We made our way down and started walking back. We decided on the return we'd detour off trail to see Echo Crater.

Echo Crater. People camp here, looks like the place to do it.



Back at our site. It was pleasant. We made an other chicken noodle soup before the hike back to the car.

Part of the trail near the road is marked by these posts. On the way back they have the small arrows cut in to them. Coming out there was no marking on the other side, you just had to look for the next post.

Big Cinder Butte from the north side, near the road.

Pioneer Mountains across the lava.

On the way back we cut one of the curves of the road on this trail.

Our eight mile out and back turned out to be more like seventeen, which is more than usual for Brittinei. We were only out for about twenty five hours, and didn't see any other portions of the park due to the road closure. But i actually loved this place more than i expected to, even though it was different from what i expected. I expected more lava, more right next to me, but i suppose that's not where they put the trail. I keep thinking about going back to do some thing longer.

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I live in the JAckson area and have been thinking of a Spring trip here for some time. Thanks for an awesome report and photos. Great way to kill time before heading in to the grind.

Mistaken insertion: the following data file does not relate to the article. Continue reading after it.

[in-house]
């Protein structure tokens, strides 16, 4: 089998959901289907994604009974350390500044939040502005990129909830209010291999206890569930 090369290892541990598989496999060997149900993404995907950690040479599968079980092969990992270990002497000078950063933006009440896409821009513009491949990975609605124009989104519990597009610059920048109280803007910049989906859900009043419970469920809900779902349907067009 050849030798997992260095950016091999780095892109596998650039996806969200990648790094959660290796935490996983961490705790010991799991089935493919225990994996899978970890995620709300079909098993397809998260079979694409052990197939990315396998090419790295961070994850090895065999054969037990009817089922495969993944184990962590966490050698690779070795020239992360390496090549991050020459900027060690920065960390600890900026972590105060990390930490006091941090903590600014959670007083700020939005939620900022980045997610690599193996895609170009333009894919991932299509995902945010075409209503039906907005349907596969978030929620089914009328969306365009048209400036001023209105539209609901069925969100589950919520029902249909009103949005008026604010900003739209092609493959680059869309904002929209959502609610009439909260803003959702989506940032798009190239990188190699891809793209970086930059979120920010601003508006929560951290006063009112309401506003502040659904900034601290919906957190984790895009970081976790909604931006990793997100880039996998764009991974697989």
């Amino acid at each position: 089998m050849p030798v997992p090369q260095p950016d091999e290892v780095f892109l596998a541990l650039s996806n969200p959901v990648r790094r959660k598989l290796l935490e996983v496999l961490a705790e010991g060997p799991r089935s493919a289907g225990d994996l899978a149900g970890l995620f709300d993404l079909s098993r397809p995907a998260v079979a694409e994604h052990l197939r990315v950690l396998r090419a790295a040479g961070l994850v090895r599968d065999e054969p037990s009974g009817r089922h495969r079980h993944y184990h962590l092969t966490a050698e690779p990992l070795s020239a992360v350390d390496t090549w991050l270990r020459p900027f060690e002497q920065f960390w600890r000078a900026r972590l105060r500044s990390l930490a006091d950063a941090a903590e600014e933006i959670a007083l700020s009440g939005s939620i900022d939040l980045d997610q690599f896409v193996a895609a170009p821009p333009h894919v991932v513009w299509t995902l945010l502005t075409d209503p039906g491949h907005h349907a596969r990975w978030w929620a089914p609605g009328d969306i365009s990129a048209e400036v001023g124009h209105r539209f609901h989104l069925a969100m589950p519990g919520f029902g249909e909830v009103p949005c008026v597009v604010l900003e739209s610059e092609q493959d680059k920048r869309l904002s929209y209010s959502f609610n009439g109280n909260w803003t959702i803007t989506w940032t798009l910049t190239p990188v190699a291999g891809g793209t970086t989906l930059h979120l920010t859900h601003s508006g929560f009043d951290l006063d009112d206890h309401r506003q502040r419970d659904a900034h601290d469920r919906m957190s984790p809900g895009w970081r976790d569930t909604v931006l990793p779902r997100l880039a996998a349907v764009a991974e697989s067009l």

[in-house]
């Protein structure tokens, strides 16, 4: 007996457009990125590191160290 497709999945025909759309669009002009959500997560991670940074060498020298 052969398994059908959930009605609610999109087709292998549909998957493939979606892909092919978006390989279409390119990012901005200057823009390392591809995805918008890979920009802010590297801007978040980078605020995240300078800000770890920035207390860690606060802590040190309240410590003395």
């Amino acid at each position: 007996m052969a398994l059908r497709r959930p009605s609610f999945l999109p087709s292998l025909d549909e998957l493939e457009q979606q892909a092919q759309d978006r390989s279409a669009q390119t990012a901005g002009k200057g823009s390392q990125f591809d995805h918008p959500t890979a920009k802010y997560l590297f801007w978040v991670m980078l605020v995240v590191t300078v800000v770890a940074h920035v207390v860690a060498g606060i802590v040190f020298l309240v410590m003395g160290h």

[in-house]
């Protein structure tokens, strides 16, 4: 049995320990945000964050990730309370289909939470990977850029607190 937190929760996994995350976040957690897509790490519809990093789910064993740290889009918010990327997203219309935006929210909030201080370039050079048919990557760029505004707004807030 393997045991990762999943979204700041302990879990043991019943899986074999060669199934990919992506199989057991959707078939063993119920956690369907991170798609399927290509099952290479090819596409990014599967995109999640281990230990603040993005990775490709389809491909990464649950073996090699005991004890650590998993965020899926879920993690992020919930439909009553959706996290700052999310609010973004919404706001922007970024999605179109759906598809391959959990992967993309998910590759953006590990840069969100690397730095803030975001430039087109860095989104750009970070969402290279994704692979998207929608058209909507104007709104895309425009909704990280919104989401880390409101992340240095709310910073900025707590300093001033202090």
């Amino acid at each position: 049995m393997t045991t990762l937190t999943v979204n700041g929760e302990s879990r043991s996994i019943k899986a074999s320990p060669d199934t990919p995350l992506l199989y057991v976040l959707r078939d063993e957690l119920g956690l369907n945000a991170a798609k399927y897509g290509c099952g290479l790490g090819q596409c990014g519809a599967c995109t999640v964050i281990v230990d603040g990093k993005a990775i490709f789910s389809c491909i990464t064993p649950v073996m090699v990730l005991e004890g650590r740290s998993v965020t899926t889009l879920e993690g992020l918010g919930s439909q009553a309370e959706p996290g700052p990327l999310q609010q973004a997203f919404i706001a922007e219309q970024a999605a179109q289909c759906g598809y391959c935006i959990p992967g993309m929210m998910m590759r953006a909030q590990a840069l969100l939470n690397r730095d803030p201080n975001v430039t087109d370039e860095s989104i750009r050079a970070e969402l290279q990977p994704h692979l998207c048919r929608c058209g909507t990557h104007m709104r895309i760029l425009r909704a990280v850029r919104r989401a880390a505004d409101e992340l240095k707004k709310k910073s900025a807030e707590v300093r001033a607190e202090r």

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Great report. Very interesting looking area with all of that lava around. Those snow covered Pioneer Mountains are beautiful. I love how open everything is out there. I'm always stuck inside a sea of trees over here. Btw - sometimes I like to look up some extra info on an area after reading a TR just to learn a little more, and I realized after googling that you meant National Monument by "NM"... The whole time I was reading your report I was thinking to myself "wow, this really isn't what I expected New Mexico to look like!"
Been there 3 memorable times:
Being from Idaho, I did like everyone there did in grade school and went on a 4th grade field trip there...loved it. except they told us we couldn't take any rocks home with us. (i did anyway)
Also took my mother in law there to show off some of the cool things about Idaho.
And the most notorious trip to Craters of the Moon...while driving back to Ricks College in Rexburg, ID with my wife (married for 2 weeks at this point) decided to go the back way thru Craters of the Moon...long story short I let my wife drive and we wrecked/rolled our car there. And spent the day/night in "lovely" Arco.
So if you see any tire marks just past Craters of the Moon on Hwy 20/26 toward Arco tearing into the lava rocks...that's me!
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Believe it or not Vegan where the CDT goes through El Malpais in New Mexico looks very much like this. Wander much there and you will tear the kwap out of your shoes if not more.
Believe it or not Vegan where the CDT goes through El Malpais in New Mexico looks very much like this. Wander much there and you will tear the kwap out of your shoes if not more.
That's right - I read the whole thing assuming it was in New Mexico. Love New Mexico.